Deafness in dogs occurs for various reasons (hereditary, acquired, conductive, sensorineural, late onset) but hereditary deafness is most commonly linked to the genes which influence pigmentation of the coat and eyes. If the inner ear is unpigmented then development can be interrupted resulting in deafness. White, merle and piebald coated dogs are most prone to this, and since the same genes influence eye colour, many have blue eyes. Non-white dogs can also be prone to deafness due to hair cell loss such as Dobermans. Breeding two white, merle or piebald coated dogs together in incredibly risk and irresponsible, risking large portions of the litter being born with hearing and/or eye sight problems.

MYTH 6: “Deaf dogs will have other health problems (and this is why they should be euthanised)”

There is relatively little data to back this assertion up, and it can be difficult to disentangle any associations from breed specific health conditions. While deaf and blind dogs may sometimes show signs of abnormal development (either physically or mentally), dogs which are only deaf are generally no more or less healthy than their hearing counterparts unless the breeding itself is particularly poor. Despite this, some pet insurance companies will refuse to insure deaf dogs for ear problems or infections.

 

MYTH 7: “Deaf dogs can only be trained with a vibration collar”

One of the most common questions asked on the Deaf Dog Network facebook group by people new to living with a deaf dog is whether they should purchase a vibrating collar, or other gadget. While this sounds like an appealing idea where the dog learns to respond to the vibration as a hearing dog might recall to a whistle, experienced deaf dog guardians tend to discourage it as an unnecessary expense. It is still relatively difficult to source a good quality vibrating collar in the UK that does not include any unwanted side effects such as spray/shock, or that is not bark activated. Based on my experience moderating on deaf dog discussion groups, and with my own dogs, many dogs find even gently vibrating collars quite unpleasant. Conversely a reasonable number of deaf dogs appear to deliberately ignore the sensations. It is impossible to predict the reaction without purchasing a unit unfortunately. Even those guardians who use vibrating collars would be quick to emphasise that these are in addition to excellent check-in and recall training rather than as a replacement. The same principles apply as when working with a dog who is never going to be let off lead, you still want to train a basic recall just in case management/leads/harnesses or collars fail!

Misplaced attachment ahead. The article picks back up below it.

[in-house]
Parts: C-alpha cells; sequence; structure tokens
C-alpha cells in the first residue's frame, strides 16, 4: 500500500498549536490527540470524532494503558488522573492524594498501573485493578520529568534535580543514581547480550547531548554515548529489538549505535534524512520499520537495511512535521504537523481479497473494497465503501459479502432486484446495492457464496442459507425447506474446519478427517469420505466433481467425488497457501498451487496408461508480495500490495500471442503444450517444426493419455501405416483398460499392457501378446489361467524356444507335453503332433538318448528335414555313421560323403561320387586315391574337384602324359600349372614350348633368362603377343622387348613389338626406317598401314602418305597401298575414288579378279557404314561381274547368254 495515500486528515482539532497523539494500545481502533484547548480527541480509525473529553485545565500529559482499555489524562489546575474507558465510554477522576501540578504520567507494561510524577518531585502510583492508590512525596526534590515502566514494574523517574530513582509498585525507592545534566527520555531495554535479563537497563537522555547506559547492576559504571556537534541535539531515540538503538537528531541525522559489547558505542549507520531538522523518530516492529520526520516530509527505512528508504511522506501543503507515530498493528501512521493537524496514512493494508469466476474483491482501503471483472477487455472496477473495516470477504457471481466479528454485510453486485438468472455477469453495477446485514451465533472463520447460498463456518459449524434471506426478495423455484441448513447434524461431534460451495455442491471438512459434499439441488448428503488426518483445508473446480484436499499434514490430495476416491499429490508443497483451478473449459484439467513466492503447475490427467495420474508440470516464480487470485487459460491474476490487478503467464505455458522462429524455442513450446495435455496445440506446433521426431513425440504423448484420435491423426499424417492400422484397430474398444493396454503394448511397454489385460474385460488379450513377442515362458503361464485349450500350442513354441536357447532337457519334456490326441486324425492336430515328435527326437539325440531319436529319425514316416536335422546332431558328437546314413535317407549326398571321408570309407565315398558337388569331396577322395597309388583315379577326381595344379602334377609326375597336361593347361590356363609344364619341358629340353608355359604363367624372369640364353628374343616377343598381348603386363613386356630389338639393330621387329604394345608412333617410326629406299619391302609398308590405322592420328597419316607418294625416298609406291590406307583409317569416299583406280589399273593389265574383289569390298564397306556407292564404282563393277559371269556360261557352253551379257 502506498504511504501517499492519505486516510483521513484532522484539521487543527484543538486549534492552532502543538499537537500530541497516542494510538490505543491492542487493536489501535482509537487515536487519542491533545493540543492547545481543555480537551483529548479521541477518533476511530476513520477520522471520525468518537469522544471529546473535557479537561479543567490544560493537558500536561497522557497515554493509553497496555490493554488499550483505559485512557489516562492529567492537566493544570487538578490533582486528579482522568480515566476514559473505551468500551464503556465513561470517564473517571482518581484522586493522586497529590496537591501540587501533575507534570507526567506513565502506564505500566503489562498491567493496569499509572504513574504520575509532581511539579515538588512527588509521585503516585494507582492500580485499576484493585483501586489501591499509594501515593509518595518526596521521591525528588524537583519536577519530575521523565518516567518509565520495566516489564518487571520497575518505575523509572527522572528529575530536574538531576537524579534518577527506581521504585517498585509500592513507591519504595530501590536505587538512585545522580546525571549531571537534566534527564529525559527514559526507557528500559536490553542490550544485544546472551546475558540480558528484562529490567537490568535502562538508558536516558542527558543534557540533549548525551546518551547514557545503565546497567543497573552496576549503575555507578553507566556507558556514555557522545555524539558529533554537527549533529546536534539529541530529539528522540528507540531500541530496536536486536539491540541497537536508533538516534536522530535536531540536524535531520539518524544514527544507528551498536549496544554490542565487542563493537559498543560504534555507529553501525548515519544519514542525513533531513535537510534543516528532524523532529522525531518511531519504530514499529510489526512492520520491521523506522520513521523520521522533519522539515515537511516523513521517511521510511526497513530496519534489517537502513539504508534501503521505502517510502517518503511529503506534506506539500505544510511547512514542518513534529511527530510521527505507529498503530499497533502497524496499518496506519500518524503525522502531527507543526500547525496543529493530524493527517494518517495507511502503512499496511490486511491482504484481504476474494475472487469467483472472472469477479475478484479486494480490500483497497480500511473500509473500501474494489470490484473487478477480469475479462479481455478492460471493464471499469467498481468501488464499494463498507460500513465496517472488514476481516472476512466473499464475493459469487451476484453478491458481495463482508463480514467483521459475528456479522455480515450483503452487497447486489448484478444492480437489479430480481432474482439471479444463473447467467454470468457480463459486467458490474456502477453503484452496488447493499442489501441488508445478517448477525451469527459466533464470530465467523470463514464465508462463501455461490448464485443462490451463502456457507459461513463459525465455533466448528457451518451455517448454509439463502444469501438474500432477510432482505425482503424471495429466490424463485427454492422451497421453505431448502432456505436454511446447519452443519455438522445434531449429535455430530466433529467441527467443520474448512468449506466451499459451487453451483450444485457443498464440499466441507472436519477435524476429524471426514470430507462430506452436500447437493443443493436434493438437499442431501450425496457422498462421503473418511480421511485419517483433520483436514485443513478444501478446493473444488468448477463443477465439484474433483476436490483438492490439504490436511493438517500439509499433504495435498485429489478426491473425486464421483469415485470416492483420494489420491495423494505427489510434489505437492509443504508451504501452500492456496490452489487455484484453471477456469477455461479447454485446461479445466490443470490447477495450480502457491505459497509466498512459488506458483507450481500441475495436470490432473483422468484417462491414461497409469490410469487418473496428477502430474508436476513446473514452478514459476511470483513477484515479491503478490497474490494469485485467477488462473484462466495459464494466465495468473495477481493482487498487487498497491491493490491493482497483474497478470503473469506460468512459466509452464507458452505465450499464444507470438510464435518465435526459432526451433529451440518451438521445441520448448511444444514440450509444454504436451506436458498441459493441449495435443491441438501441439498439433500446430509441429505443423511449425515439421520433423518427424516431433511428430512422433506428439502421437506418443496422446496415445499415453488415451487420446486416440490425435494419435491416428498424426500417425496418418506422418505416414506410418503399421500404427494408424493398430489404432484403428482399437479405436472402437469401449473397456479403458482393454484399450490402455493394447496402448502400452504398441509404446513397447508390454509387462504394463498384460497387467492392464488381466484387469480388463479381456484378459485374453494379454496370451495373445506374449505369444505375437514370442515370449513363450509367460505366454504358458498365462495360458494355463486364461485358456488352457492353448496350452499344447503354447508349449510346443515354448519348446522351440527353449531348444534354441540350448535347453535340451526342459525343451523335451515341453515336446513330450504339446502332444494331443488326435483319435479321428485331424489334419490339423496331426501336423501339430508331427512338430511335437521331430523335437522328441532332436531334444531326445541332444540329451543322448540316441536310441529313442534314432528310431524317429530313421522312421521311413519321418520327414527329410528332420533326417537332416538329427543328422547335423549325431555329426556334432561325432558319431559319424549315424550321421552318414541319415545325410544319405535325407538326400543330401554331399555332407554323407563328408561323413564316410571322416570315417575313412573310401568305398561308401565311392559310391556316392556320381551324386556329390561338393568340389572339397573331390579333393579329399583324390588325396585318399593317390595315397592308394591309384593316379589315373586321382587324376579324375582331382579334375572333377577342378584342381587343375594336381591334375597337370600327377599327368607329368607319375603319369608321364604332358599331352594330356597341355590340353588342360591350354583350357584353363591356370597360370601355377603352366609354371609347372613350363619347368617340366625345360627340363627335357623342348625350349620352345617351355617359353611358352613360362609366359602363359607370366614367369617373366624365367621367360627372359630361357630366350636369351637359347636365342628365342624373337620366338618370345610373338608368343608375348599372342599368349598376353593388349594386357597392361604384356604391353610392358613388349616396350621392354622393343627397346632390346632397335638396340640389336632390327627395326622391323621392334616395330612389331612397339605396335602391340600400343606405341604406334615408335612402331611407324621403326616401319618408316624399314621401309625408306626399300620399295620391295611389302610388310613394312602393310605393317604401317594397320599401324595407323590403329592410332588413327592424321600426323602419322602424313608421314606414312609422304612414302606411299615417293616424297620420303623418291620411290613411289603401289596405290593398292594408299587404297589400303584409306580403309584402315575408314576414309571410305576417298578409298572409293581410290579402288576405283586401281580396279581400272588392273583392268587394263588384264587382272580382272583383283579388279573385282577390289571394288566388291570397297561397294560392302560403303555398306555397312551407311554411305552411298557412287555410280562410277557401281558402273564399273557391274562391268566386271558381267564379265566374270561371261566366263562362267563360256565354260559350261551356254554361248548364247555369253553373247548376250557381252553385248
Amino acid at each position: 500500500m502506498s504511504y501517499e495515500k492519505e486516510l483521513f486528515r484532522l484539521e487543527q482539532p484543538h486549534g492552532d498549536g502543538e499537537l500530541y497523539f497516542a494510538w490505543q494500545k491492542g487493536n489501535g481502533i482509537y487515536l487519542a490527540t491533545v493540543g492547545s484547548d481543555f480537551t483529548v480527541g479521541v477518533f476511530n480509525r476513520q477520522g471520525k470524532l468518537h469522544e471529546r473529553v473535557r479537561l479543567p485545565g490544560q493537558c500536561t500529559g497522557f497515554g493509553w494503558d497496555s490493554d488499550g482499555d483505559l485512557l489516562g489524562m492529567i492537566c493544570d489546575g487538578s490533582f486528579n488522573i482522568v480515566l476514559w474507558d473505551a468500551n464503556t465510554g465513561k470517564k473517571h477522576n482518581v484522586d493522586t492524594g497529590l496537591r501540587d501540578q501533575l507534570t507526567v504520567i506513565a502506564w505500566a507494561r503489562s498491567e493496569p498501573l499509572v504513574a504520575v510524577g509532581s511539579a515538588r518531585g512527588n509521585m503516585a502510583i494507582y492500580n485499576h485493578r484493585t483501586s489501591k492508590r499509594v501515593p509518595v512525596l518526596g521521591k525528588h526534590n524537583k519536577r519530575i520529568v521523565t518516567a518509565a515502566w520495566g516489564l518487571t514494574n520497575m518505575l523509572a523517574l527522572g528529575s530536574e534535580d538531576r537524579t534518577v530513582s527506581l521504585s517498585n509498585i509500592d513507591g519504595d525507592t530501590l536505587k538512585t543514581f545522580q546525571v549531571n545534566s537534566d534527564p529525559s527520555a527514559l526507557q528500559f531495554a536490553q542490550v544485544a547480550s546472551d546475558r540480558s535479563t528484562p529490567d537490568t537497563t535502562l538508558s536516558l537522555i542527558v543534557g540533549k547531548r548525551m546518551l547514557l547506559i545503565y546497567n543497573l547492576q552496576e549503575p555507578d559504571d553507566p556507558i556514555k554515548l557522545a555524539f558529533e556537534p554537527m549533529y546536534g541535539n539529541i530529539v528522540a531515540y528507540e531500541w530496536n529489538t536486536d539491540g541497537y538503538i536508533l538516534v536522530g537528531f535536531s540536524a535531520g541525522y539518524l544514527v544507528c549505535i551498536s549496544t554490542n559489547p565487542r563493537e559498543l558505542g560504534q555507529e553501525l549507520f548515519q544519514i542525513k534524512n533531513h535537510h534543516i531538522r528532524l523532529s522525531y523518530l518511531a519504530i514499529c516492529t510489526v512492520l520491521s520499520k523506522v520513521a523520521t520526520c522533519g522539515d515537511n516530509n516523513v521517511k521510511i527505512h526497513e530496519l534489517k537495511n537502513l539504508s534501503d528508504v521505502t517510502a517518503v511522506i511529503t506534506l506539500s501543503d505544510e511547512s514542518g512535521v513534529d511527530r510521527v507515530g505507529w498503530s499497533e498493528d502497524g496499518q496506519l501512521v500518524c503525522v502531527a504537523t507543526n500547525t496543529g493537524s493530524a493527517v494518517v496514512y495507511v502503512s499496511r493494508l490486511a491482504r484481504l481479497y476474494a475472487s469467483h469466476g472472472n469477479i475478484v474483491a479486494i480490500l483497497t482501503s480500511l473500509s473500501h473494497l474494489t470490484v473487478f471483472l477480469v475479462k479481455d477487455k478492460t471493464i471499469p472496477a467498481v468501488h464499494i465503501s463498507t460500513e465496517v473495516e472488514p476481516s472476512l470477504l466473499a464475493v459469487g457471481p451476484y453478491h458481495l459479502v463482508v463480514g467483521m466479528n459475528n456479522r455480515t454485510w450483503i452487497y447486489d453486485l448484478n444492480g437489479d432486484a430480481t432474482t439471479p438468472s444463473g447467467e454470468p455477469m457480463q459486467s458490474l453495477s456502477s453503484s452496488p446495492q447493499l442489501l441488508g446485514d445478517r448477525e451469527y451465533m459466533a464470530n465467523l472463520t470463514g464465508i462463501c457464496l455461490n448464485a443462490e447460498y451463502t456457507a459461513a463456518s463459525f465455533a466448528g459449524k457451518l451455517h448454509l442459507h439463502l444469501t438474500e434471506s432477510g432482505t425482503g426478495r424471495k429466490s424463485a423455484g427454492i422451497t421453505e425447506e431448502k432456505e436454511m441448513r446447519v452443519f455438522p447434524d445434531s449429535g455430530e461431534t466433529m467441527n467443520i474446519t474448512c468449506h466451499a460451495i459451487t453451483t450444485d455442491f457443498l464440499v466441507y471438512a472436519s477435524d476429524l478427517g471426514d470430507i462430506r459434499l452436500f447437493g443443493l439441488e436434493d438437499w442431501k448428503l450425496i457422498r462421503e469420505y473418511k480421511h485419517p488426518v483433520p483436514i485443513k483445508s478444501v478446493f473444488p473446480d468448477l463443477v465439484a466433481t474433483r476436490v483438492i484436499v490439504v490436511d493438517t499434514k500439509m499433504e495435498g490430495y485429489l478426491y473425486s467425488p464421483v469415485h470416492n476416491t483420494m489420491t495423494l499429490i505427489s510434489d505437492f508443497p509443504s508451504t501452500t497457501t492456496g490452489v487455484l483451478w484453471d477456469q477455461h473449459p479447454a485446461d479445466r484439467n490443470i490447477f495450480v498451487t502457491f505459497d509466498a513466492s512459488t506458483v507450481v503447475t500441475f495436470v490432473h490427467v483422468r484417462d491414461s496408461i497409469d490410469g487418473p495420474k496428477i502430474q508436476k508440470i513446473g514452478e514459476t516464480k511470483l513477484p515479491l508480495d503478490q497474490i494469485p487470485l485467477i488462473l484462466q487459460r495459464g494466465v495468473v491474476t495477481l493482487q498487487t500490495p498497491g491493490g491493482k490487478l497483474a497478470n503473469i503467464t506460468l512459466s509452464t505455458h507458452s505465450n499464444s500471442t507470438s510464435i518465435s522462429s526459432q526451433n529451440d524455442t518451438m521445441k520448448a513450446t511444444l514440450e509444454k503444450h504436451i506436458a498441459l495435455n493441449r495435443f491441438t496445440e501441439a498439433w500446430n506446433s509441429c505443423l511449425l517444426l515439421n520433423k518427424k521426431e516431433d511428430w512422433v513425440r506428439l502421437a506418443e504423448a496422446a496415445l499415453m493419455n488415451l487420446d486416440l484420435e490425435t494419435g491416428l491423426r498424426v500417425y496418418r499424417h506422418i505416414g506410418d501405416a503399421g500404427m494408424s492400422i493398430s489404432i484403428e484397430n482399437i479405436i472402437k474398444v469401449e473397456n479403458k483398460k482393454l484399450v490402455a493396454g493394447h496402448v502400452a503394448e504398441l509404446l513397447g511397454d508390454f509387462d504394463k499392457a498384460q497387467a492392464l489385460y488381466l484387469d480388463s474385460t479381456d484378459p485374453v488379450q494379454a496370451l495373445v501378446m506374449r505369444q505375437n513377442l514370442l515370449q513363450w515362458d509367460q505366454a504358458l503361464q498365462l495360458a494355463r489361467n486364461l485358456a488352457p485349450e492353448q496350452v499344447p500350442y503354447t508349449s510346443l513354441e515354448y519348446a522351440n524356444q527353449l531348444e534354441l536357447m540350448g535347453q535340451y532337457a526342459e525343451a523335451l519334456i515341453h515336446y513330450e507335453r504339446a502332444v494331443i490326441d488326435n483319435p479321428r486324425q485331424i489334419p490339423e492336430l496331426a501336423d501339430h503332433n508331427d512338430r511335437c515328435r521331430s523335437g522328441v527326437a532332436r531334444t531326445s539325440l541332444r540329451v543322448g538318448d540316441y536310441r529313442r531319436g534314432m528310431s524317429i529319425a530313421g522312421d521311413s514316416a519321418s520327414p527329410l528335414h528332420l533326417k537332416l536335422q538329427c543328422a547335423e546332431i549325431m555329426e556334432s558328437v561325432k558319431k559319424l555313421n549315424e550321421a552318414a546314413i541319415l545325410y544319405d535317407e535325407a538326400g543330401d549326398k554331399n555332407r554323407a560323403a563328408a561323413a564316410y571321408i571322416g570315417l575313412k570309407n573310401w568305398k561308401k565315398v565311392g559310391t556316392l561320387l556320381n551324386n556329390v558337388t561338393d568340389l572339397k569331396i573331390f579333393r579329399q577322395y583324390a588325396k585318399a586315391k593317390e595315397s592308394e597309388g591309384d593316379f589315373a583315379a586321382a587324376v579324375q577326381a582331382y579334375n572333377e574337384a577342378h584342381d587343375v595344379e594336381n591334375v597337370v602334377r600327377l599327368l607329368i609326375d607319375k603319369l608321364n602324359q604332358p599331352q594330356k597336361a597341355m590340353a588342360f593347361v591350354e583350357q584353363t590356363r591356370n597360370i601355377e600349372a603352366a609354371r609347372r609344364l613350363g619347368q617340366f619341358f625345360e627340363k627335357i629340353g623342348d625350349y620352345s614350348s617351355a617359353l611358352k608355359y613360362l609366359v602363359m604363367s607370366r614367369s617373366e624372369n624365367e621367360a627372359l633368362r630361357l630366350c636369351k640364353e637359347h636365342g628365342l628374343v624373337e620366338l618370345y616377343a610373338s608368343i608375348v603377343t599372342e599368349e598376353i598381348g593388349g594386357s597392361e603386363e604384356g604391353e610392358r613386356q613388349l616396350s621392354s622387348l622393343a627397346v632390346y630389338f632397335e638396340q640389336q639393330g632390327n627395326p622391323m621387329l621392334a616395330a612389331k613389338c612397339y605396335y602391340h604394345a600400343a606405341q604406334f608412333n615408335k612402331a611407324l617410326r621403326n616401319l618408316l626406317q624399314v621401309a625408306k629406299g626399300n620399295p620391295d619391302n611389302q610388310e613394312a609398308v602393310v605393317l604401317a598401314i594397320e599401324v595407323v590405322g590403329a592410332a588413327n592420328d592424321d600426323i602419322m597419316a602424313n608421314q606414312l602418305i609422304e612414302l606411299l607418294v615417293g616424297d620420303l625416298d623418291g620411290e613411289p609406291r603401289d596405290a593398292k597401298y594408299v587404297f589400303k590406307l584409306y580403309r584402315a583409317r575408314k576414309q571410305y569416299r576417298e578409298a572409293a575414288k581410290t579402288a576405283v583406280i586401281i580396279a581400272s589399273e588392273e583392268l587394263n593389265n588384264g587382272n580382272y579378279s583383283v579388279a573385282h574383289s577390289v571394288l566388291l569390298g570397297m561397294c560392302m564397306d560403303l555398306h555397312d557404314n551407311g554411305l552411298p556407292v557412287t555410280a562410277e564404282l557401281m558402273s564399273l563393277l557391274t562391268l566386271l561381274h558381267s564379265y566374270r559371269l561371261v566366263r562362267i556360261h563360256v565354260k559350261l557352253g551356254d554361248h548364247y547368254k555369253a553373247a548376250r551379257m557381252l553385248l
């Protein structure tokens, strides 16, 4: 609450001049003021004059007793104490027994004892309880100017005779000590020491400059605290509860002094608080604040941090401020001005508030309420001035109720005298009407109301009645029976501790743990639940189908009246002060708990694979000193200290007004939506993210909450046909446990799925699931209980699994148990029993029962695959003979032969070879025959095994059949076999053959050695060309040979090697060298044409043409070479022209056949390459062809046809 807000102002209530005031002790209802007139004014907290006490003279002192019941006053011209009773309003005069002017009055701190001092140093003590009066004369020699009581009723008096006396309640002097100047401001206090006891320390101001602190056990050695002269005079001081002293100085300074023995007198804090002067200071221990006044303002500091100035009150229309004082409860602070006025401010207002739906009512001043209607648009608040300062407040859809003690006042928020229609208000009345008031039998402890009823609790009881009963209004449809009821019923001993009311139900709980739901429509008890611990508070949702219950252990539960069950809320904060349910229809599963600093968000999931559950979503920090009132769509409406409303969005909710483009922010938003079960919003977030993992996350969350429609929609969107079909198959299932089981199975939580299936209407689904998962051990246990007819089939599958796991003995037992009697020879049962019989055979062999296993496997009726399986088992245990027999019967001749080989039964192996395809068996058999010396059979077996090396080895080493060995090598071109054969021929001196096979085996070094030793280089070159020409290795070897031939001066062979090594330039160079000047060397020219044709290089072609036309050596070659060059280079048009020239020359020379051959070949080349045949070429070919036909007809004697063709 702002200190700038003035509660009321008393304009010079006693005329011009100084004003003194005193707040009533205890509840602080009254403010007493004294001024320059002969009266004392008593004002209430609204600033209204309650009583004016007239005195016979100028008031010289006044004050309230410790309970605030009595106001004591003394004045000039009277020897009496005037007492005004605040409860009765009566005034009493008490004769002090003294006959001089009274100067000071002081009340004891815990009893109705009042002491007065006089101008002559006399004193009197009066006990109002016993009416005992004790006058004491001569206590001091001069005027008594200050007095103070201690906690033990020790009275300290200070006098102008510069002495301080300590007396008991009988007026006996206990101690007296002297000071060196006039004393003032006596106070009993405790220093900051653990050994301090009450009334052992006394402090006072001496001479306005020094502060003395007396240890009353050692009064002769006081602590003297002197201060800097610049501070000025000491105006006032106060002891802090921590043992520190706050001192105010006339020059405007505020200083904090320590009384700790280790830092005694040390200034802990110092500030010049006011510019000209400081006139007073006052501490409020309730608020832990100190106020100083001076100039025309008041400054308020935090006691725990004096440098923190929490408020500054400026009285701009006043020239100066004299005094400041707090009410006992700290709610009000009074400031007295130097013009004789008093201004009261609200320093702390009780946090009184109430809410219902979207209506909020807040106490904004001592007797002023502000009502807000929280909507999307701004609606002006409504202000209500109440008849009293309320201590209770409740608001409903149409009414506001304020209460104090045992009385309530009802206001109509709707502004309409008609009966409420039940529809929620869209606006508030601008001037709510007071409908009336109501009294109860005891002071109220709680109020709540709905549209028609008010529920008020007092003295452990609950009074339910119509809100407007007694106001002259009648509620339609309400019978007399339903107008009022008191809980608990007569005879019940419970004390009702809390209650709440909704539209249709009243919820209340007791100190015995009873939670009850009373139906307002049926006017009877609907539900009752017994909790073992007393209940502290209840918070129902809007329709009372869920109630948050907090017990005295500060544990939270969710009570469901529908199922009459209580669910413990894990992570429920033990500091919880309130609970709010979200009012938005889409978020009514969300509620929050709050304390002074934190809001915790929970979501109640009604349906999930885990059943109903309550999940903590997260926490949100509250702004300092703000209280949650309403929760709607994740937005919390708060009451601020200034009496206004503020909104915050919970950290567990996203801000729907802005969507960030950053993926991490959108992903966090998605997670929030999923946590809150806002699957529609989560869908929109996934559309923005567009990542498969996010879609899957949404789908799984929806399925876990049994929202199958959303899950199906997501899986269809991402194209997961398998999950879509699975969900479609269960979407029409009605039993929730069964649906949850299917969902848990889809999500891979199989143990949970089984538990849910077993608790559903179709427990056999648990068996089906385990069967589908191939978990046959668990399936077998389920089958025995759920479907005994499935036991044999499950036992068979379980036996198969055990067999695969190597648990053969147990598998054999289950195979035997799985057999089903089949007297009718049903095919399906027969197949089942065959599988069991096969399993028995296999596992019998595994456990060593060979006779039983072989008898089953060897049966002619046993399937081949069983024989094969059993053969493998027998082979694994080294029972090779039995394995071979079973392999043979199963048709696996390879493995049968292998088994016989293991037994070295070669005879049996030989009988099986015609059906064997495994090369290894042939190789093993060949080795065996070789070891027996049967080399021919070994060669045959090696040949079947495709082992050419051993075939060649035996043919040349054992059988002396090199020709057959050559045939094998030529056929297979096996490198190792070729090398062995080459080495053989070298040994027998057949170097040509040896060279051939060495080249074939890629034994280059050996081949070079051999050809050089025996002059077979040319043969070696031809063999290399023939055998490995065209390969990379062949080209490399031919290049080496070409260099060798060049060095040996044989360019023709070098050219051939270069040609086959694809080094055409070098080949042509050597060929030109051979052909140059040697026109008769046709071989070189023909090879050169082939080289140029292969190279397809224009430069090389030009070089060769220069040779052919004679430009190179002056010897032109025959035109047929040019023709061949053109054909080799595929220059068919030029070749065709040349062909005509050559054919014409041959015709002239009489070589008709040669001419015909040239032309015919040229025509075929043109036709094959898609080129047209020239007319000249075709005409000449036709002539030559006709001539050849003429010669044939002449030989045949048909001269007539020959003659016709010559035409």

Morag Heirs PhD, MSc, MA(SocSci)(hons) is a companion animal behaviour counsellor at Well Connected Canine www.wellconnectedcanine.co.uk

 

Resources:

 

The DDEAF (Deaf Dog Education Action Fund) website and resource centre - USA based but very accessible and fantastic information, also sells bandanas to alert people to your dog’s deafness.

http://www.deafdogs.org/

 

Deaf Dog Network (DDN) a facebook group and website, UK based, includes a collection of videos of teaching signs

http://thedeafdognetwork.webs.com/

http://www.facebook.com/groups/thedeafdognetwork

 

Barry Eaton (2005) “Hear Hear” (most easily available direct via http://www.deaf-dogs-help.co.uk/help/dogbookshop.htm) The best available book on living with and training a deaf dog

 

Susan Cope Becker (1997) “Living with a deaf dog” (from online booksellers)

Note that some of the training advice in this booklet is sadly out of date particularly in regards to the idea of punishment or discipline, and not allowing deaf dogs off leash

 

Any on-line sign language dictionary – great for getting ideas for signs and seeing the visual of how to move your hands. My favourite is: http://www.aslpro.com/

 

“Basic Sign Language” a leaflet written for the APBC by Morag (http://www.apbc.org.uk/system/files/private/advice_sheet_5_-_teaching_ba...)

 

http://www.nonlineardogs.com/DeafDogsManifesto.html A comprehensive and frequently updated collection of information and discussion about all things relating to deaf dogs